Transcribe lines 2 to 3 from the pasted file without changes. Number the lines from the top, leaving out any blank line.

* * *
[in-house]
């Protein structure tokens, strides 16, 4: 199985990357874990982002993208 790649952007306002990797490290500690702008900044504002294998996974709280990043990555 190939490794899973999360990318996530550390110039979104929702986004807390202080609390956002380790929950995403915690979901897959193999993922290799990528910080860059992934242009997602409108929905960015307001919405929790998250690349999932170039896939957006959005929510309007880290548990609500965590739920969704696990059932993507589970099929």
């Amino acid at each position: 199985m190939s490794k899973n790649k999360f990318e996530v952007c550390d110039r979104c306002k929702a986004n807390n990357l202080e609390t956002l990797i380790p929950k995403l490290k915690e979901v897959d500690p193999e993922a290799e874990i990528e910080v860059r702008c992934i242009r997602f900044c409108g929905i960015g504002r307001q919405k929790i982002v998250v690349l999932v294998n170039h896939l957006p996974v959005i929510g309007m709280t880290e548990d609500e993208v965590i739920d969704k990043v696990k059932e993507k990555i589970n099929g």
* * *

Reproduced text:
């Protein structure tokens, strides 16, 4: 199985990357874990982002993208 790649952007306002990797490290500690702008900044504002294998996974709280990043990555 190939490794899973999360990318996530550390110039979104929702986004807390202080609390956002380790929950995403915690979901897959193999993922290799990528910080860059992934242009997602409108929905960015307001919405929790998250690349999932170039896939957006959005929510309007880290548990609500965590739920969704696990059932993507589970099929």
């Amino acid at each position: 199985m190939s490794k899973n790649k999360f990318e996530v952007c550390d110039r979104c306002k929702a986004n807390n990357l202080e609390t956002l990797i380790p929950k995403l490290k915690e979901v897959d500690p193999e993922a290799e874990i990528e910080v860059r702008c992934i242009r997602f900044c409108g929905i960015g504002r307001q919405k929790i982002v998250v690349l999932v294998n170039h896939l957006p996974v959005i929510g309007m709280t880290e548990d609500e993208v965590i739920d969704k990043v696990k059932e993507k990555i589970n099929g």